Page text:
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Research Fellows Directory

Veronica Grieneisen

Dr Veronica Grieneisen

Research Fellow


University of East Anglia

Research summary

Understanding how symmetry breakage at the cellular level is linked to multi-cellular dynamics requires us to unravel the origin of the non-homogeneous distribution of membrane-bound proteins and cytoskeleton arrangements, which together define cell polarity. With this aim, my lab combines computational approaches with molecular studies and microscopy to understand polarity on two different levels: the cellular and the tissue level (i.e. how do cells collectively orientate themselves). For single cells, we have shown how polarity emerges spontaneously, independent of spatial pre-patterns or localized signals. Experimentally, we focused on the tantalising system of the plant pavement cells (PCs). These leaf epidermal cells undergo fascinating shape changes to take up the form of jigsaw pieces with lobes and interdigitations that interlock with their neighbours. Each lobe and interdigitation is an individual polarised structure, so these cells exhibit organised, multiple polarities. The complex, interdigitating patterns of PCs indicate that cell polarity should not be seen as a simple, downstream effect of polarising signals, but involves feedback between cell shape and patterning within an individual cell, as well as cell-cell signalling and bio-mechanical coupling between neighbouring cells. To unravel this, an integrated systems biology approach was required. We found that, being capable of intracellular partitioning, neighbouring plant cells separated by cell wall can coordinate their polarities through indirect cell-cell coupling. For PCs, this phenomenon comes about as interdigitation, and requires the opposite response of identical neighbouring cells to the same local signal in the cell wall. Our theoretical work has identified key requirements for such indirect cell-cell signalling that gives rise to correct interdigitation. These requirements, based on known molecular interactions, can now be extrapolated to other multi-cellular tissues, to understand the interdependency between cell and tissue polarity. In collaborative efforts between my lab and others, we can now also understand how animal cells, capable of direct cell-cell coupling, can establish through similar principles, such tissue coordination.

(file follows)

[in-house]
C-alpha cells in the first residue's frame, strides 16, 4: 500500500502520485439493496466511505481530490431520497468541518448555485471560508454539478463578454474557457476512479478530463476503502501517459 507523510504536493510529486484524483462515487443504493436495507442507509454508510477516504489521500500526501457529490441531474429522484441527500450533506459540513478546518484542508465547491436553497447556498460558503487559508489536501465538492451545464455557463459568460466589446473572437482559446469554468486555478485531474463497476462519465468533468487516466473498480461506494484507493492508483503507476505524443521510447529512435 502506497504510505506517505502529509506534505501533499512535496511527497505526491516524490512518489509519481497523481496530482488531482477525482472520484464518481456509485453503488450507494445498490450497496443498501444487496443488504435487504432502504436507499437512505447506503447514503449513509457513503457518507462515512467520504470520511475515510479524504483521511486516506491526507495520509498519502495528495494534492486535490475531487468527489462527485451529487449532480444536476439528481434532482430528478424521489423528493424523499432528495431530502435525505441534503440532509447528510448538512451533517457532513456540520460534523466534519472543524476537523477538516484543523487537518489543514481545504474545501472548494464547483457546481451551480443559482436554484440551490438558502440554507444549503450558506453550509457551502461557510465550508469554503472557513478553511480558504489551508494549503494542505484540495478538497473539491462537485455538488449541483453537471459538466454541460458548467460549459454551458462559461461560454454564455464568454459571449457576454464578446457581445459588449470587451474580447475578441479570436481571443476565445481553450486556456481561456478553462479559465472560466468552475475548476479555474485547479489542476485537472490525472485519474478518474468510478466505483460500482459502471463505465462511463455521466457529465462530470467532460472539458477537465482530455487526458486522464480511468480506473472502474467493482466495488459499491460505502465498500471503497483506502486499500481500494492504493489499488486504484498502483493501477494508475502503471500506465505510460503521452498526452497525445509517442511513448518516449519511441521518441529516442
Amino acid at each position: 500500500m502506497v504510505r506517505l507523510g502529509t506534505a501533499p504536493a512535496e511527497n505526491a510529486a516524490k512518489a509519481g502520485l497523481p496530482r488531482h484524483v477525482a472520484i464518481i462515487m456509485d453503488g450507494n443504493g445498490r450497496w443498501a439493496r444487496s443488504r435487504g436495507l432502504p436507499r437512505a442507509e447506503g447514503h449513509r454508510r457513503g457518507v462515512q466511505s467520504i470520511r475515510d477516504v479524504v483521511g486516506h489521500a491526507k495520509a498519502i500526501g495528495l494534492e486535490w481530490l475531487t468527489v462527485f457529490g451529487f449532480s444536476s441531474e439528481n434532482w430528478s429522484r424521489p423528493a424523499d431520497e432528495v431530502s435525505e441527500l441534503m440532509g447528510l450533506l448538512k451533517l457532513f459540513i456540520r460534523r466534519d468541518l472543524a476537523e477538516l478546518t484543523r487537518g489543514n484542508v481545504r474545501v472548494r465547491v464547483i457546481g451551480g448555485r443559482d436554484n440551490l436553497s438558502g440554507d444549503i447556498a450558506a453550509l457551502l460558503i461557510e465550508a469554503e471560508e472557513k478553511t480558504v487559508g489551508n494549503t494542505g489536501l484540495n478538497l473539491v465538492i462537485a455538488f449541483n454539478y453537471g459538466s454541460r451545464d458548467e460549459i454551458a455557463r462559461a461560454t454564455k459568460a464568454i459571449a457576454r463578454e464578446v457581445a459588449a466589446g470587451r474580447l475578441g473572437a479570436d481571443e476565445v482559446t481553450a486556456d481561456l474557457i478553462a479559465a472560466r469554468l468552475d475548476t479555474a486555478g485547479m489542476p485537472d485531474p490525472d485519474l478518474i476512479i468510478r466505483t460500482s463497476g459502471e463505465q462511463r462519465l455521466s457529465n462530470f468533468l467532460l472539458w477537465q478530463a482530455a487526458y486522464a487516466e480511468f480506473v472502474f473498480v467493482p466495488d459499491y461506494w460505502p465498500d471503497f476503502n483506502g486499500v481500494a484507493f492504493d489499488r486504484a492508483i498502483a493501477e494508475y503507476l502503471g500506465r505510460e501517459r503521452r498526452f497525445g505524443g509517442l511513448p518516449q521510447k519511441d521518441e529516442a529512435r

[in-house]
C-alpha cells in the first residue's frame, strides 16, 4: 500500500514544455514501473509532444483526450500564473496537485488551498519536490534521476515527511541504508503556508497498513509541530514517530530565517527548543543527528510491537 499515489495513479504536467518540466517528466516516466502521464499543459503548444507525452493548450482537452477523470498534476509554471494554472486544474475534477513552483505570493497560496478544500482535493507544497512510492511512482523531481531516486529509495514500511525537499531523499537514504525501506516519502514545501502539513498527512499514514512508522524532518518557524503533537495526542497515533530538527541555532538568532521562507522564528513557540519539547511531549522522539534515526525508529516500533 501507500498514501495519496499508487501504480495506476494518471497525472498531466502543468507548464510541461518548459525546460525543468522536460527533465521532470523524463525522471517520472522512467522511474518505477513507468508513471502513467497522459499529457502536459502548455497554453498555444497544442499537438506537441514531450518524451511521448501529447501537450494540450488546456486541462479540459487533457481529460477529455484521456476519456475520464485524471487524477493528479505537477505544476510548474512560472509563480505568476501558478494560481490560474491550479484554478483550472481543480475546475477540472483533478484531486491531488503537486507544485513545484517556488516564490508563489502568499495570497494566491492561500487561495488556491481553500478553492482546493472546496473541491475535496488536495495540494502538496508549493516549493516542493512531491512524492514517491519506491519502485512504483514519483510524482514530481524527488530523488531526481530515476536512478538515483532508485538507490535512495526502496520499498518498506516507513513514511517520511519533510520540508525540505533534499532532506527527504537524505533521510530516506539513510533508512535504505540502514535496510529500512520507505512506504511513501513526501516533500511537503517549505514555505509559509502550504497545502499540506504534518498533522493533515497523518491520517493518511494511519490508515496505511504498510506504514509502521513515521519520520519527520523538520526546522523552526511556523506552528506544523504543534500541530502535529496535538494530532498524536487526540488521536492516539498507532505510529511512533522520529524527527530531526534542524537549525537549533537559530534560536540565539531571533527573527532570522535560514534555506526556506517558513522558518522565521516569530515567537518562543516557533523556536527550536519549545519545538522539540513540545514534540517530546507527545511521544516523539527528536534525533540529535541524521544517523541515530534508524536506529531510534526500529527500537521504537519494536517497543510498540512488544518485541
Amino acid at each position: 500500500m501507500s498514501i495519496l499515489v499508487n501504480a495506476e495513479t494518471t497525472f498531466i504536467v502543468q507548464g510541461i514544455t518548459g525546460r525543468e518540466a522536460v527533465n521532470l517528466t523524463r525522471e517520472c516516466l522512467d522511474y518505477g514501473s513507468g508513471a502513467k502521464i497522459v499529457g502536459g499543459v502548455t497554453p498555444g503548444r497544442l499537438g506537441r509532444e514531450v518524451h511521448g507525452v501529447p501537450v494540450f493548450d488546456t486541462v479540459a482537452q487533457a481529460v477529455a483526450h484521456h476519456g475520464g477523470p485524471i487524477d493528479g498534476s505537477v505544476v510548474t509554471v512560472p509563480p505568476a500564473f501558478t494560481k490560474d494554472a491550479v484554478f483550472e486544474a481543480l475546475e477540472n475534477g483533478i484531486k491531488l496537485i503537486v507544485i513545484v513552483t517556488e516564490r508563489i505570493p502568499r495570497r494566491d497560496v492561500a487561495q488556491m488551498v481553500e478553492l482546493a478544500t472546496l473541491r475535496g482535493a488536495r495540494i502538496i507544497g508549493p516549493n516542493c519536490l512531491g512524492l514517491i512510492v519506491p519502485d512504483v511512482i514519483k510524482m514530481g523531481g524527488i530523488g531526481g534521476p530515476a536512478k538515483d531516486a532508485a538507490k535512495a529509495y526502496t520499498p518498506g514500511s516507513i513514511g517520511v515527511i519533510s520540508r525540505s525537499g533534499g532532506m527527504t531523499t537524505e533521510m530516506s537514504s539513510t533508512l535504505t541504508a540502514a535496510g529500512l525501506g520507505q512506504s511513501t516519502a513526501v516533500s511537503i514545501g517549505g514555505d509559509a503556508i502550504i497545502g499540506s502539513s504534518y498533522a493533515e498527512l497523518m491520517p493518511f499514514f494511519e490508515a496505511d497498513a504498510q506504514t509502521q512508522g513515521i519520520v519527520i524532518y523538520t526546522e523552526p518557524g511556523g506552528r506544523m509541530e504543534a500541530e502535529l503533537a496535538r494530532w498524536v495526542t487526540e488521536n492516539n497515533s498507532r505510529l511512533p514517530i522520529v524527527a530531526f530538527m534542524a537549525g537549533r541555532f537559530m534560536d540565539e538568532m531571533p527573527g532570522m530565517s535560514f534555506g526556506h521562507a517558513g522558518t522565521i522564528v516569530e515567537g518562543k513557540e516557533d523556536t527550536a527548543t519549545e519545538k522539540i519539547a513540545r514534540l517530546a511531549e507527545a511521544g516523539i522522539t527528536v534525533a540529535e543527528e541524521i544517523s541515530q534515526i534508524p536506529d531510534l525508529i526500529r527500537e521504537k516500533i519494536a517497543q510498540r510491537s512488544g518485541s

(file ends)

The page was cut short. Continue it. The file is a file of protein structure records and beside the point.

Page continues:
Interests and expertise (Subject groups)

Grants awarded

The Pavement Cell Puzzle of Polarity and Cell Shape Dynamics

Scheme: Dorothy Hodgkin Fellowship

Dates: Oct 2009 - Mar 2014

Value: £387,911.88

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